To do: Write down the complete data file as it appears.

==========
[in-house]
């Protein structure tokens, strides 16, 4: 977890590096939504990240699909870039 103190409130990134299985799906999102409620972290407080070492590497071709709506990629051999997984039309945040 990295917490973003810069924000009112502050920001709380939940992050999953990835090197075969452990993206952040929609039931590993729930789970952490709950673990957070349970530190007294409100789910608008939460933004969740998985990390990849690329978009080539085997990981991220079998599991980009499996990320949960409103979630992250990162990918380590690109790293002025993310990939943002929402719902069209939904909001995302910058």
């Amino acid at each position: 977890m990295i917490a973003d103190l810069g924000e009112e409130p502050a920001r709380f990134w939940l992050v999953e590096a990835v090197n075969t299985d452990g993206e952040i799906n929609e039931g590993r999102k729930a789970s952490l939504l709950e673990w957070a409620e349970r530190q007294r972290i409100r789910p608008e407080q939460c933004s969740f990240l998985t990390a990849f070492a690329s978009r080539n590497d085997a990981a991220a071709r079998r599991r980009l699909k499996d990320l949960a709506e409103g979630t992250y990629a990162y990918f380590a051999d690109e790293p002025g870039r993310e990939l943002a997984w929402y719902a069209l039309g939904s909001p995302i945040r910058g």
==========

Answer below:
[in-house]
């Protein structure tokens, strides 16, 4: 977890590096939504990240699909870039 103190409130990134299985799906999102409620972290407080070492590497071709709506990629051999997984039309945040 990295917490973003810069924000009112502050920001709380939940992050999953990835090197075969452990993206952040929609039931590993729930789970952490709950673990957070349970530190007294409100789910608008939460933004969740998985990390990849690329978009080539085997990981991220079998599991980009499996990320949960409103979630992250990162990918380590690109790293002025993310990939943002929402719902069209939904909001995302910058």
């Amino acid at each position: 977890m990295i917490a973003d103190l810069g924000e009112e409130p502050a920001r709380f990134w939940l992050v999953e590096a990835v090197n075969t299985d452990g993206e952040i799906n929609e039931g590993r999102k729930a789970s952490l939504l709950e673990w957070a409620e349970r530190q007294r972290i409100r789910p608008e407080q939460c933004s969740f990240l998985t990390a990849f070492a690329s978009r080539n590497d085997a990981a991220a071709r079998r599991r980009l699909k499996d990320l949960a709506e409103g979630t992250y990629a990162y990918f380590a051999d690109e790293p002025g870039r993310e990939l943002a997984w929402y719902a069209l039309g939904s909001p995302i945040r910058g």